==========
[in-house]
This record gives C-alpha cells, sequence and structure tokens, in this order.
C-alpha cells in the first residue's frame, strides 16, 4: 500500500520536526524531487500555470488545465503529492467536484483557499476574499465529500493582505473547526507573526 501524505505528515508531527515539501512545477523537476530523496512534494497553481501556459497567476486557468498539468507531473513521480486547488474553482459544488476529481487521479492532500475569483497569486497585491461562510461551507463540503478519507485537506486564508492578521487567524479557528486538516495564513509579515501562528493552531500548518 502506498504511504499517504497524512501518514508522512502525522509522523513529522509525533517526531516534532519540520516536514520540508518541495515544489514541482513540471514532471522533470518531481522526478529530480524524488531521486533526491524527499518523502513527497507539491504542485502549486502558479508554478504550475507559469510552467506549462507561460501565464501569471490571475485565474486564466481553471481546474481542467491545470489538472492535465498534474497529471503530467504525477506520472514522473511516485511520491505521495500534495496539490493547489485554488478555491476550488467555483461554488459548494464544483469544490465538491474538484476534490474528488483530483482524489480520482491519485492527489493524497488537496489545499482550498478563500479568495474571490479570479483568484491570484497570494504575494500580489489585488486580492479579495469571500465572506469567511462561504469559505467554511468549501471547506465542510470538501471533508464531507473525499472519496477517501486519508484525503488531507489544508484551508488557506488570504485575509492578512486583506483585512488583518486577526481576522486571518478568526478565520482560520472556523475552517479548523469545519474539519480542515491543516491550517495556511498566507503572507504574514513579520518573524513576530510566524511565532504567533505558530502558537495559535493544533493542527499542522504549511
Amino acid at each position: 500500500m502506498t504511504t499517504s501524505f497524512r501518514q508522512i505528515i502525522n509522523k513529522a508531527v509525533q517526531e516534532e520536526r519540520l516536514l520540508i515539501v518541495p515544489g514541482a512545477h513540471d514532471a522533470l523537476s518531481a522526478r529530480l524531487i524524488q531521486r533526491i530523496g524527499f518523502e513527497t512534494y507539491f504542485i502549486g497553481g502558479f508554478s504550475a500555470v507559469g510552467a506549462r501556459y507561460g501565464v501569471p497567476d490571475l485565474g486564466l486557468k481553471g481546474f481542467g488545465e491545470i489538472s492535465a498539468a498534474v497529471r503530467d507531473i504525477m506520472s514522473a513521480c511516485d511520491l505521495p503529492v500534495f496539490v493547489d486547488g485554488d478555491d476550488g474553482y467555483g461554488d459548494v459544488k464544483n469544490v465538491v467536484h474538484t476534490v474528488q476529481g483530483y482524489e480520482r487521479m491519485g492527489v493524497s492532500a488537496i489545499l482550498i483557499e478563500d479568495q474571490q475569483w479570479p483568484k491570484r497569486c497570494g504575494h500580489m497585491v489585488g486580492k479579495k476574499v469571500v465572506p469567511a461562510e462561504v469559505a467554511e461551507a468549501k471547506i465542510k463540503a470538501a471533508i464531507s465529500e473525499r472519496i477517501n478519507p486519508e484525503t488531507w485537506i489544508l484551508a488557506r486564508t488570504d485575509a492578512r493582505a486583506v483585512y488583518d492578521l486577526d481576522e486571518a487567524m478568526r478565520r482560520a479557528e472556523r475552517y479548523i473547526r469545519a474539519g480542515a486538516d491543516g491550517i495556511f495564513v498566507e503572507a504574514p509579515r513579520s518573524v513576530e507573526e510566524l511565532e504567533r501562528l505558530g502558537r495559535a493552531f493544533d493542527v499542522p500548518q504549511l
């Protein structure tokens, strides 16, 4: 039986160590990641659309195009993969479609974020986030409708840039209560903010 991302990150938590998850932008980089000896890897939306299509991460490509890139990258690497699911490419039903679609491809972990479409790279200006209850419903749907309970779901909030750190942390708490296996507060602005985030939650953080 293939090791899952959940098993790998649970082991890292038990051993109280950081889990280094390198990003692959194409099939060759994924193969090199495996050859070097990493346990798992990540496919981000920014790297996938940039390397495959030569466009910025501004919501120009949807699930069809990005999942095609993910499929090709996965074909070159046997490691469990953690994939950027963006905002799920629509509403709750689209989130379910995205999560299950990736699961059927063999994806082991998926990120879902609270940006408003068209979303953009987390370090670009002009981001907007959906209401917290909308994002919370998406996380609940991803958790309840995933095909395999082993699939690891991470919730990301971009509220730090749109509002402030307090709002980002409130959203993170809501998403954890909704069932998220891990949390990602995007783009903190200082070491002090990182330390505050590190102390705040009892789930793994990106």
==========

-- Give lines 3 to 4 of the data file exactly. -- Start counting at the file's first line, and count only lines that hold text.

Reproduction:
C-alpha cells in the first residue's frame, strides 16, 4: 500500500520536526524531487500555470488545465503529492467536484483557499476574499465529500493582505473547526507573526 501524505505528515508531527515539501512545477523537476530523496512534494497553481501556459497567476486557468498539468507531473513521480486547488474553482459544488476529481487521479492532500475569483497569486497585491461562510461551507463540503478519507485537506486564508492578521487567524479557528486538516495564513509579515501562528493552531500548518 502506498504511504499517504497524512501518514508522512502525522509522523513529522509525533517526531516534532519540520516536514520540508518541495515544489514541482513540471514532471522533470518531481522526478529530480524524488531521486533526491524527499518523502513527497507539491504542485502549486502558479508554478504550475507559469510552467506549462507561460501565464501569471490571475485565474486564466481553471481546474481542467491545470489538472492535465498534474497529471503530467504525477506520472514522473511516485511520491505521495500534495496539490493547489485554488478555491476550488467555483461554488459548494464544483469544490465538491474538484476534490474528488483530483482524489480520482491519485492527489493524497488537496489545499482550498478563500479568495474571490479570479483568484491570484497570494504575494500580489489585488486580492479579495469571500465572506469567511462561504469559505467554511468549501471547506465542510470538501471533508464531507473525499472519496477517501486519508484525503488531507489544508484551508488557506488570504485575509492578512486583506483585512488583518486577526481576522486571518478568526478565520482560520472556523475552517479548523469545519474539519480542515491543516491550517495556511498566507503572507504574514513579520518573524513576530510566524511565532504567533505558530502558537495559535493544533493542527499542522504549511
Amino acid at each position: 500500500m502506498t504511504t499517504s501524505f497524512r501518514q508522512i505528515i502525522n509522523k513529522a508531527v509525533q517526531e516534532e520536526r519540520l516536514l520540508i515539501v518541495p515544489g514541482a512545477h513540471d514532471a522533470l523537476s518531481a522526478r529530480l524531487i524524488q531521486r533526491i530523496g524527499f518523502e513527497t512534494y507539491f504542485i502549486g497553481g502558479f508554478s504550475a500555470v507559469g510552467a506549462r501556459y507561460g501565464v501569471p497567476d490571475l485565474g486564466l486557468k481553471g481546474f481542467g488545465e491545470i489538472s492535465a498539468a498534474v497529471r503530467d507531473i504525477m506520472s514522473a513521480c511516485d511520491l505521495p503529492v500534495f496539490v493547489d486547488g485554488d478555491d476550488g474553482y467555483g461554488d459548494v459544488k464544483n469544490v465538491v467536484h474538484t476534490v474528488q476529481g483530483y482524489e480520482r487521479m491519485g492527489v493524497s492532500a488537496i489545499l482550498i483557499e478563500d479568495q474571490q475569483w479570479p483568484k491570484r497569486c497570494g504575494h500580489m497585491v489585488g486580492k479579495k476574499v469571500v465572506p469567511a461562510e462561504v469559505a467554511e461551507a468549501k471547506i465542510k463540503a470538501a471533508i464531507s465529500e473525499r472519496i477517501n478519507p486519508e484525503t488531507w485537506i489544508l484551508a488557506r486564508t488570504d485575509a492578512r493582505a486583506v483585512y488583518d492578521l486577526d481576522e486571518a487567524m478568526r478565520r482560520a479557528e472556523r475552517y479548523i473547526r469545519a474539519g480542515a486538516d491543516g491550517i495556511f495564513v498566507e503572507a504574514p509579515r513579520s518573524v513576530e507573526e510566524l511565532e504567533r501562528l505558530g502558537r495559535a493552531f493544533d493542527v499542522p500548518q504549511l